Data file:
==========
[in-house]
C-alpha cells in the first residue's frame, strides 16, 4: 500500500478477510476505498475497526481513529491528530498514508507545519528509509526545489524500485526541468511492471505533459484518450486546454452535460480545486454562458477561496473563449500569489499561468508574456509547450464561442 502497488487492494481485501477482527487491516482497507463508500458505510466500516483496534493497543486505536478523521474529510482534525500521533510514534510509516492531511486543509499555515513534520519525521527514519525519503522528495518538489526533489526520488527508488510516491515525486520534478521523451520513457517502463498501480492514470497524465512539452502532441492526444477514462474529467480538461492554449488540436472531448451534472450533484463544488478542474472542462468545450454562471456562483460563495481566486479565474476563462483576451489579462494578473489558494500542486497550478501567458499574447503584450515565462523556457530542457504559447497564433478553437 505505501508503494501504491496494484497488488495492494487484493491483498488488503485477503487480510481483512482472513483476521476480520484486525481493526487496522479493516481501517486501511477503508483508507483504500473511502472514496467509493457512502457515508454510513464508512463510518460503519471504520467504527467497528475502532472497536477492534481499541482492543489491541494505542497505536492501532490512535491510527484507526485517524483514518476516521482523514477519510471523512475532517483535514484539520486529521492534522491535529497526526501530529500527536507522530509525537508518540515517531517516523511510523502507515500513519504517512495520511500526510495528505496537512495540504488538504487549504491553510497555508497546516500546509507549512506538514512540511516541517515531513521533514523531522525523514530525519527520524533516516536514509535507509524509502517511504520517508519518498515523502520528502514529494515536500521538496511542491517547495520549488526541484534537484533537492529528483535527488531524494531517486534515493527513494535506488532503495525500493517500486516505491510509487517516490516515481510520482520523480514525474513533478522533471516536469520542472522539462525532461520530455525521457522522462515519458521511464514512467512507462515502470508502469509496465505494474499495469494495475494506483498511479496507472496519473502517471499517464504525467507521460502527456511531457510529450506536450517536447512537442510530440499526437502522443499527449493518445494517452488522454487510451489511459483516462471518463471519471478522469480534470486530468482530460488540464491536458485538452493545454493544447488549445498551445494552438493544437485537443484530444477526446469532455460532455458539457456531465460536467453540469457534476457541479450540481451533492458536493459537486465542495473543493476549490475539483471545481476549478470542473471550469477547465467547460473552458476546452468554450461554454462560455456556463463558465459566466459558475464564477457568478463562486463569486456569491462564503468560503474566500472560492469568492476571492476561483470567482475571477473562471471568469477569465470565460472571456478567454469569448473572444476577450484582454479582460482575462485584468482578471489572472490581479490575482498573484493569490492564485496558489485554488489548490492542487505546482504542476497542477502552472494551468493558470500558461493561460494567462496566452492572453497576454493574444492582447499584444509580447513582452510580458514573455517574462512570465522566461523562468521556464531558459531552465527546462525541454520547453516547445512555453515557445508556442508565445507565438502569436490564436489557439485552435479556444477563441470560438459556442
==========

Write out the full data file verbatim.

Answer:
[in-house]
C-alpha cells in the first residue's frame, strides 16, 4: 500500500478477510476505498475497526481513529491528530498514508507545519528509509526545489524500485526541468511492471505533459484518450486546454452535460480545486454562458477561496473563449500569489499561468508574456509547450464561442 502497488487492494481485501477482527487491516482497507463508500458505510466500516483496534493497543486505536478523521474529510482534525500521533510514534510509516492531511486543509499555515513534520519525521527514519525519503522528495518538489526533489526520488527508488510516491515525486520534478521523451520513457517502463498501480492514470497524465512539452502532441492526444477514462474529467480538461492554449488540436472531448451534472450533484463544488478542474472542462468545450454562471456562483460563495481566486479565474476563462483576451489579462494578473489558494500542486497550478501567458499574447503584450515565462523556457530542457504559447497564433478553437 505505501508503494501504491496494484497488488495492494487484493491483498488488503485477503487480510481483512482472513483476521476480520484486525481493526487496522479493516481501517486501511477503508483508507483504500473511502472514496467509493457512502457515508454510513464508512463510518460503519471504520467504527467497528475502532472497536477492534481499541482492543489491541494505542497505536492501532490512535491510527484507526485517524483514518476516521482523514477519510471523512475532517483535514484539520486529521492534522491535529497526526501530529500527536507522530509525537508518540515517531517516523511510523502507515500513519504517512495520511500526510495528505496537512495540504488538504487549504491553510497555508497546516500546509507549512506538514512540511516541517515531513521533514523531522525523514530525519527520524533516516536514509535507509524509502517511504520517508519518498515523502520528502514529494515536500521538496511542491517547495520549488526541484534537484533537492529528483535527488531524494531517486534515493527513494535506488532503495525500493517500486516505491510509487517516490516515481510520482520523480514525474513533478522533471516536469520542472522539462525532461520530455525521457522522462515519458521511464514512467512507462515502470508502469509496465505494474499495469494495475494506483498511479496507472496519473502517471499517464504525467507521460502527456511531457510529450506536450517536447512537442510530440499526437502522443499527449493518445494517452488522454487510451489511459483516462471518463471519471478522469480534470486530468482530460488540464491536458485538452493545454493544447488549445498551445494552438493544437485537443484530444477526446469532455460532455458539457456531465460536467453540469457534476457541479450540481451533492458536493459537486465542495473543493476549490475539483471545481476549478470542473471550469477547465467547460473552458476546452468554450461554454462560455456556463463558465459566466459558475464564477457568478463562486463569486456569491462564503468560503474566500472560492469568492476571492476561483470567482475571477473562471471568469477569465470565460472571456478567454469569448473572444476577450484582454479582460482575462485584468482578471489572472490581479490575482498573484493569490492564485496558489485554488489548490492542487505546482504542476497542477502552472494551468493558470500558461493561460494567462496566452492572453497576454493574444492582447499584444509580447513582452510580458514573455517574462512570465522566461523562468521556464531558459531552465527546462525541454520547453516547445512555453515557445508556442508565445507565438502569436490564436489557439485552435479556444477563441470560438459556442